Common name:  Boneseed
Scientific name:  Chrysanthemoides monilifera
Management programme:  Progressive containment

Why is it a pest?

Unfortunately, if you plant this it will not produce any new bones but rather a strong growing plant that will push out other native plants. It shades out native seedlings and reduces or prevents public access to coastal and beach areas. It is highly flammable, but it will come back strong after fire. It can negatively impact our environmental and recreational values.

Up to 50,000 seeds per plant can be produced in one year! And the seeds are able to produce new plants for up to 10 years. Seed spreading occurs locally by birds and by water. Boneseed can survive in dry, infertile soils which means it can easily set itself up in coastal areas. While thought to be restricted to frost-free areas, that may not be the case. It also does best in areas without grazing animals.

Boneseed is established in several sites in and around Dunedin including Portsmouth Drive, Forbury, Port Chalmers, along Aramoana Road, further south at Taieri Mouth and further north at Moeraki.

What does it look like?

Boneseed is an evergreen shrub reaching up to 3m tall. The leaves are dull green, toothed and covered with a cottony down. It has daisy-like flowers in bright yellow clusters.

When can I spot it best?

One of easiest ways to spot this plant is by its bright yellow flowers which are out in August/September.

What are the rules?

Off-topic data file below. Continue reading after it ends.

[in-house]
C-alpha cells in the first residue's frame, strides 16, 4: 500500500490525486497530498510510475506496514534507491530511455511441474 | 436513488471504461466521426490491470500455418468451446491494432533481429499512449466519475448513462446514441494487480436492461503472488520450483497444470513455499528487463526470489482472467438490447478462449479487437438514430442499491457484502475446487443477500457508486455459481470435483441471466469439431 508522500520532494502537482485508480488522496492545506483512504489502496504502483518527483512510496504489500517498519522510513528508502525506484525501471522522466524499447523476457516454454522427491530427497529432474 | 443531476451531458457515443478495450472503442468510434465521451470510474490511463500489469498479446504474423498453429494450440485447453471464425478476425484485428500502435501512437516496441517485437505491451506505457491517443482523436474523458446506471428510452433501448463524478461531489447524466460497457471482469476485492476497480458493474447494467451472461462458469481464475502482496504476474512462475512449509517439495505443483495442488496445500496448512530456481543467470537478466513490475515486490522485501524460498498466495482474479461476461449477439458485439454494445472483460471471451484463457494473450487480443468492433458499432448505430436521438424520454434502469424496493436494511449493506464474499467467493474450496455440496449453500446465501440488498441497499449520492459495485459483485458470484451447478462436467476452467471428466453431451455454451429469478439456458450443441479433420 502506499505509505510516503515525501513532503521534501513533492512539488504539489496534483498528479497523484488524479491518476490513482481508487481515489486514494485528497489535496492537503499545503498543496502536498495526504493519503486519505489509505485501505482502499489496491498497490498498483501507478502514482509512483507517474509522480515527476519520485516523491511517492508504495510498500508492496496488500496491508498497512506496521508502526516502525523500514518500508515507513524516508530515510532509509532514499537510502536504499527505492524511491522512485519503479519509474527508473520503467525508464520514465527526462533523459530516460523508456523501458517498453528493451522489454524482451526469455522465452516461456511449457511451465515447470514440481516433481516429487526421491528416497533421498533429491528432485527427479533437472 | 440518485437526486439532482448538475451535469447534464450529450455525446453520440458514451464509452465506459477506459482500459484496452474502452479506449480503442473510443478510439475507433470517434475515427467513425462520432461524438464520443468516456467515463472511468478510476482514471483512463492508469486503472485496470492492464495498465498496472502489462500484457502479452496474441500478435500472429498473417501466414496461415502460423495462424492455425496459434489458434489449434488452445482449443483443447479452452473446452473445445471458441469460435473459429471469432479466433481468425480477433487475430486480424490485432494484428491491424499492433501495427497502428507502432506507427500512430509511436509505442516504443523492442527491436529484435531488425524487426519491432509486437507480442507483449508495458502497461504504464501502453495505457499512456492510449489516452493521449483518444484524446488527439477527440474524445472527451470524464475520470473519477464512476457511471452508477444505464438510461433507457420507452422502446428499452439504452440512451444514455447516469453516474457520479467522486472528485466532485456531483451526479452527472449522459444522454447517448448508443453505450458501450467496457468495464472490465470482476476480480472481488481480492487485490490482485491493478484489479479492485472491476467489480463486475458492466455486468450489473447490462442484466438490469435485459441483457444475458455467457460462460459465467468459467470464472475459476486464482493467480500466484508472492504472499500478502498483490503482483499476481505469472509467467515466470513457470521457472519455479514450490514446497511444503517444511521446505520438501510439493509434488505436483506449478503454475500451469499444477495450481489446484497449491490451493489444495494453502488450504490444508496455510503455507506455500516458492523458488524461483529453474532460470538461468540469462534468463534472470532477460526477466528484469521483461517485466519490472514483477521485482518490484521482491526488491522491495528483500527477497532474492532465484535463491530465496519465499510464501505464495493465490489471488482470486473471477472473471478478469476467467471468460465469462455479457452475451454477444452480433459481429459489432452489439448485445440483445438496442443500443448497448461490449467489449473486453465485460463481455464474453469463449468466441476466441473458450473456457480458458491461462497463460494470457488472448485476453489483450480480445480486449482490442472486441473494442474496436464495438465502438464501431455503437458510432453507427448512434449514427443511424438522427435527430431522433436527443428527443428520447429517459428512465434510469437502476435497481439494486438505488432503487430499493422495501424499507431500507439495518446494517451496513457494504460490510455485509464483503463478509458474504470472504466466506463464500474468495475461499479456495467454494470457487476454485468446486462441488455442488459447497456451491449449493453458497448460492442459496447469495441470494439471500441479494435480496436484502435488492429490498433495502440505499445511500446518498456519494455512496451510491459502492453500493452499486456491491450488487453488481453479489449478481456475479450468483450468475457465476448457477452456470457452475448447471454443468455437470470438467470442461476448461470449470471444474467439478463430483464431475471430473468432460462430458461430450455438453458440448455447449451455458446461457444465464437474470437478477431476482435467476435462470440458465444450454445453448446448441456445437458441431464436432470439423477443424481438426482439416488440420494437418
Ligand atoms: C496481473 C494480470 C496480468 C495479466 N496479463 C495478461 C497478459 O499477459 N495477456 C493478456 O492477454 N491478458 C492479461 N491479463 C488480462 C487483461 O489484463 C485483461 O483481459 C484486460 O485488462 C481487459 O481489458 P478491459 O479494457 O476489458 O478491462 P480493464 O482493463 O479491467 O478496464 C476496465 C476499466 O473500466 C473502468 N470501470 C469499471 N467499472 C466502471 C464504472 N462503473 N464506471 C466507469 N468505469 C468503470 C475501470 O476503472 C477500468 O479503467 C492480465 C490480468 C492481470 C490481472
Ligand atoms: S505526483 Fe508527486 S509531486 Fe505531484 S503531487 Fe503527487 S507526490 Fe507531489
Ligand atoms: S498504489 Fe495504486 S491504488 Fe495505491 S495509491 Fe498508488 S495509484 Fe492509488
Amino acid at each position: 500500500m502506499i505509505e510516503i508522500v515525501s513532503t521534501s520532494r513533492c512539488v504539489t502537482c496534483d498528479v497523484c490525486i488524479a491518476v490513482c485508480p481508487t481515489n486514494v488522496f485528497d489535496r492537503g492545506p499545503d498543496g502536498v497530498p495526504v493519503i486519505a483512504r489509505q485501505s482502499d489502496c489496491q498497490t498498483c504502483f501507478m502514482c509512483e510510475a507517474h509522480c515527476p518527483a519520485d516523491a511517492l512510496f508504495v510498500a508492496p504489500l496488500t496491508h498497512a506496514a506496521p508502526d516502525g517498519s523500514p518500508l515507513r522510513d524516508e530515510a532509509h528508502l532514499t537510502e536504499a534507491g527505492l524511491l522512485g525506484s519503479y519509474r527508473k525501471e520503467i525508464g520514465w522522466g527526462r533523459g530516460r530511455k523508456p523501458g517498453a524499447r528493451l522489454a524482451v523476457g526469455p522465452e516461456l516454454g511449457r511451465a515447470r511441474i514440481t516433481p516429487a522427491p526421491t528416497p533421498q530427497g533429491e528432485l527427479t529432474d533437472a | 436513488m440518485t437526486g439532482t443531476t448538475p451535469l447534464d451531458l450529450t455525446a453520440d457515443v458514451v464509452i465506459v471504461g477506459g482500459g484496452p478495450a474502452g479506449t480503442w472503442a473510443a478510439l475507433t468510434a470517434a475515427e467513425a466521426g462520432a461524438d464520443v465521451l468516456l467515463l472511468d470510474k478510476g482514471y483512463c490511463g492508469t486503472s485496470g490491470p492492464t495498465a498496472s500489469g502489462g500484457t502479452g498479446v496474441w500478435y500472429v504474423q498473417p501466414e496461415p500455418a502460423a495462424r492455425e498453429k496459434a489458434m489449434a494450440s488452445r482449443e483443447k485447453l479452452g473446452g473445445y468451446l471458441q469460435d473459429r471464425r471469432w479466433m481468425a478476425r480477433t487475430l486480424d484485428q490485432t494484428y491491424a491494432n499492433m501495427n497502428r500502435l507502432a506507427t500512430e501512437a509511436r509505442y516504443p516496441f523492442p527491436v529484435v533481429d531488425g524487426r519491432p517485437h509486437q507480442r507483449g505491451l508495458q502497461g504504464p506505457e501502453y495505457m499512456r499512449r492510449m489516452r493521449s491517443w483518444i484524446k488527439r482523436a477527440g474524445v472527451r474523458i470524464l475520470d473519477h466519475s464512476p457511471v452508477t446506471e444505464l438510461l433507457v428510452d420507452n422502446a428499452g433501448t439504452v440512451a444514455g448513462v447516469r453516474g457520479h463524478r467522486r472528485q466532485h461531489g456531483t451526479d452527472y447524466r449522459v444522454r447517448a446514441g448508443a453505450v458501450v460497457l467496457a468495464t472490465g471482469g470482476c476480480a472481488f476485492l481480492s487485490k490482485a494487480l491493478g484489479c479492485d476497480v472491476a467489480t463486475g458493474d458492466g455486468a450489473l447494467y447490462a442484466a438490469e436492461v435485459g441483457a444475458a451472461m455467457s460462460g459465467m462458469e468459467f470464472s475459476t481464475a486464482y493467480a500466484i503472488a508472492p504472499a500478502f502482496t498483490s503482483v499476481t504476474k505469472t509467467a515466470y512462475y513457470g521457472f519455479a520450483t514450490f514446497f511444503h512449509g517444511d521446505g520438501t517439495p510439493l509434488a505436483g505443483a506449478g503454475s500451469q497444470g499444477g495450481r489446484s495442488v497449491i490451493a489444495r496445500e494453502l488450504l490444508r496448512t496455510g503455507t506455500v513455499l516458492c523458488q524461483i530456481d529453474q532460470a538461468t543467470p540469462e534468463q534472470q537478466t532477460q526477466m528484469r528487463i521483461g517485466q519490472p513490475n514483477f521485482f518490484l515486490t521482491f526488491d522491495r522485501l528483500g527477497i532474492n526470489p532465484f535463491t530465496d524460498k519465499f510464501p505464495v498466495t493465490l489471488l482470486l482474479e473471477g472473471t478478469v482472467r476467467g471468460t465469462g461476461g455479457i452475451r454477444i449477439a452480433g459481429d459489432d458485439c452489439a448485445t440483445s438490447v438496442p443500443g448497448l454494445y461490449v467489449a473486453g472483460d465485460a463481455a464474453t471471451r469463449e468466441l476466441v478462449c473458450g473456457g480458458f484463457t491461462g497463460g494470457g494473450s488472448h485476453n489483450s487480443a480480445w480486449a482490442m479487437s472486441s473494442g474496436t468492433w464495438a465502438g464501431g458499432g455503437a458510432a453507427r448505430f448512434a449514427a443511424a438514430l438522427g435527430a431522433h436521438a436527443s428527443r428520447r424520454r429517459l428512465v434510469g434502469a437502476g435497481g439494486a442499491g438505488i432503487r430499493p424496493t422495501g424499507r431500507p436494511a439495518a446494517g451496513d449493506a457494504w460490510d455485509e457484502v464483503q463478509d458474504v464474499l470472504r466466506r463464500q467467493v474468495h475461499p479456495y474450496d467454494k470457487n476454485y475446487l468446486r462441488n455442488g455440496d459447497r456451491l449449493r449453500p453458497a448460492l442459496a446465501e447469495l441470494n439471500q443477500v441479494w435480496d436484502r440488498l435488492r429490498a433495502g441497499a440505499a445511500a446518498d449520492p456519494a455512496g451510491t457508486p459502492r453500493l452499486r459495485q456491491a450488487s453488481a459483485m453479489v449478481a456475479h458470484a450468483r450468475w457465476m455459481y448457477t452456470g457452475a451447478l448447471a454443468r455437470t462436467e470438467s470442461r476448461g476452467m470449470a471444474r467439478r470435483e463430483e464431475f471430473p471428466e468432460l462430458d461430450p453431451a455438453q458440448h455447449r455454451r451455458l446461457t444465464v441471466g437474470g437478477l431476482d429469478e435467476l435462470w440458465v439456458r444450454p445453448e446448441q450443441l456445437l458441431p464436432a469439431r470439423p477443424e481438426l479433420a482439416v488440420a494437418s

If you receive a written notice from an Authorised Person, you must eliminate boneseed it from land that you occupy. The reason for this rule is to ensure infestation levels are reduced and threats to environment values are minimised.

How will we achieve that?

ORC will take a lead role in supporting the goals of community groups and agencies in site-led areas in relation to banana passionfruit. This may be through advice, education, funding, service delivery or requiring landowners to undertake control when needed.

How can I control it?

  1. Hand-pull all but the large plants (all year round)
  2. Cut and paste the stump near the ground using a suitable herbicide gel containing 100ml either metsulfuron, triclopyr or glyphosate
  3. Foliage spray using glyphosate and a penetrant

Caution: When using any herbicide or pesticide PLEASE READ THE LABEL THOROUGHLY to ensure that all instructions and safety requirements are followed.

Disclaimer: Mention of product trade names does not endorse these products nor imply criticism of similar products not mentioned. The Otago Regional Council does not give any warranty that the information is accurate or complete or that it is suitable for all circumstances.


Authorised Person – For the purposes of our pest plan an authorised person is a warranted officer under the Biosecurity Act, for example one of our biosecurity officers.

Eliminate – The permanent prevention of the plant’s ability to produce seed.

Land occupier – An occupier is the person who physically occupies the place, whether they own it or not. For example if you are renting a house owned by someone else that does not live on that property, you are the occupier and are responsible for pest management under the pest plan. You can see more about the responsibilities of occupiers (including owners) in section 3.3.1 of the pest plan

Management programme

Page last updated 26 June 2024.